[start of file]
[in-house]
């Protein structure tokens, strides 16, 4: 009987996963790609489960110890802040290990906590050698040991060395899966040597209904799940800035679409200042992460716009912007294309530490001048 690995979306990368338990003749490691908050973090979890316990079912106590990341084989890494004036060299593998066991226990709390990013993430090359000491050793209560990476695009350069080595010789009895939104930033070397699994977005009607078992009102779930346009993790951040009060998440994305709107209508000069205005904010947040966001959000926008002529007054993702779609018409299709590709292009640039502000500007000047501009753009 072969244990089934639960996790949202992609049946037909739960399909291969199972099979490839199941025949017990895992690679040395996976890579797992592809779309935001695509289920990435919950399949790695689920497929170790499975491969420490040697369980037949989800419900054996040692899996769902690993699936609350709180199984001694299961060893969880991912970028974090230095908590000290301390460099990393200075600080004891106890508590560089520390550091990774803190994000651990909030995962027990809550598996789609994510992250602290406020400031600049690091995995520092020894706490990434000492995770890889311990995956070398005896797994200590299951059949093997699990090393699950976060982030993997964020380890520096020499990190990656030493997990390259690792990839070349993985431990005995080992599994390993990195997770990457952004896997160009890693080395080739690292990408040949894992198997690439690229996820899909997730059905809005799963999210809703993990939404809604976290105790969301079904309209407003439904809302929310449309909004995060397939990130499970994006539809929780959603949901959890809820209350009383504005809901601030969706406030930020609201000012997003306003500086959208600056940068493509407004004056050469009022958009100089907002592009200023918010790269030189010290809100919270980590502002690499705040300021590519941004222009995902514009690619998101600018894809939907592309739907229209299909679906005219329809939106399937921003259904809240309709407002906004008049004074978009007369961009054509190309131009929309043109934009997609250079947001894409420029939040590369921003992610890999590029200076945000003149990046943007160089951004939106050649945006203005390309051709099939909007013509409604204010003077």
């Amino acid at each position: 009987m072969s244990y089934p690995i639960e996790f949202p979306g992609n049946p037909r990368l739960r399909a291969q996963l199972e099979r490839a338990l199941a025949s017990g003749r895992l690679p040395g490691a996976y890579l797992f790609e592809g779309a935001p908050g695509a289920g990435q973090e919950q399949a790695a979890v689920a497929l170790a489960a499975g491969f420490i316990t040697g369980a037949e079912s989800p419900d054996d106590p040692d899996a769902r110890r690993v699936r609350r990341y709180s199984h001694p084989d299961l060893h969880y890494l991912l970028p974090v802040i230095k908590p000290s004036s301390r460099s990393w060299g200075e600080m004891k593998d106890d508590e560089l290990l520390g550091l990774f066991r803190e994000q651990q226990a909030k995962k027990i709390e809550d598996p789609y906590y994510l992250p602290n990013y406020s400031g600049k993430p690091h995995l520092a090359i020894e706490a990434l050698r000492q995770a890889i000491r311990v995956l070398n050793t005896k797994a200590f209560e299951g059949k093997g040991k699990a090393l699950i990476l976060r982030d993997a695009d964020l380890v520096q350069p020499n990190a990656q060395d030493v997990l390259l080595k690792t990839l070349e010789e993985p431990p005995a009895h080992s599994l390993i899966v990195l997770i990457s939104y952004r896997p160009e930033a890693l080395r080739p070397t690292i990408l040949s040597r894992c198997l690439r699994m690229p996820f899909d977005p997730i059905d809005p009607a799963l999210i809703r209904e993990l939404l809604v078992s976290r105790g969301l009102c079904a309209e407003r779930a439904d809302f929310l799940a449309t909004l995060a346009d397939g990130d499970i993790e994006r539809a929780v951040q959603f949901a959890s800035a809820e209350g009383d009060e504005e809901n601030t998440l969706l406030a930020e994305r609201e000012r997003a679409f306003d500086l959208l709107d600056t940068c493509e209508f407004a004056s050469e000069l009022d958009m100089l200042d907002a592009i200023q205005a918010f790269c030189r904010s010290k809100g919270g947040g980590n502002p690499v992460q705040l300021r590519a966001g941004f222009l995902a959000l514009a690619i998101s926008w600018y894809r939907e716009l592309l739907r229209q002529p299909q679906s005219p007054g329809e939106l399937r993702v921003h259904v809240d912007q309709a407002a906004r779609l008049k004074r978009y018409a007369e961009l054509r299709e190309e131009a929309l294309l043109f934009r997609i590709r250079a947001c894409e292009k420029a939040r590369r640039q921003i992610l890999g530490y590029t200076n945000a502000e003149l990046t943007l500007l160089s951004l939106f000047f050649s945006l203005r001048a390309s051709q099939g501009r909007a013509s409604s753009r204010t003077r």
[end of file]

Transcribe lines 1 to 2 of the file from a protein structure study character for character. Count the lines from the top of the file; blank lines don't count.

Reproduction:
[in-house]
């Protein structure tokens, strides 16, 4: 009987996963790609489960110890802040290990906590050698040991060395899966040597209904799940800035679409200042992460716009912007294309530490001048 690995979306990368338990003749490691908050973090979890316990079912106590990341084989890494004036060299593998066991226990709390990013993430090359000491050793209560990476695009350069080595010789009895939104930033070397699994977005009607078992009102779930346009993790951040009060998440994305709107209508000069205005904010947040966001959000926008002529007054993702779609018409299709590709292009640039502000500007000047501009753009 072969244990089934639960996790949202992609049946037909739960399909291969199972099979490839199941025949017990895992690679040395996976890579797992592809779309935001695509289920990435919950399949790695689920497929170790499975491969420490040697369980037949989800419900054996040692899996769902690993699936609350709180199984001694299961060893969880991912970028974090230095908590000290301390460099990393200075600080004891106890508590560089520390550091990774803190994000651990909030995962027990809550598996789609994510992250602290406020400031600049690091995995520092020894706490990434000492995770890889311990995956070398005896797994200590299951059949093997699990090393699950976060982030993997964020380890520096020499990190990656030493997990390259690792990839070349993985431990005995080992599994390993990195997770990457952004896997160009890693080395080739690292990408040949894992198997690439690229996820899909997730059905809005799963999210809703993990939404809604976290105790969301079904309209407003439904809302929310449309909004995060397939990130499970994006539809929780959603949901959890809820209350009383504005809901601030969706406030930020609201000012997003306003500086959208600056940068493509407004004056050469009022958009100089907002592009200023918010790269030189010290809100919270980590502002690499705040300021590519941004222009995902514009690619998101600018894809939907592309739907229209299909679906005219329809939106399937921003259904809240309709407002906004008049004074978009007369961009054509190309131009929309043109934009997609250079947001894409420029939040590369921003992610890999590029200076945000003149990046943007160089951004939106050649945006203005390309051709099939909007013509409604204010003077």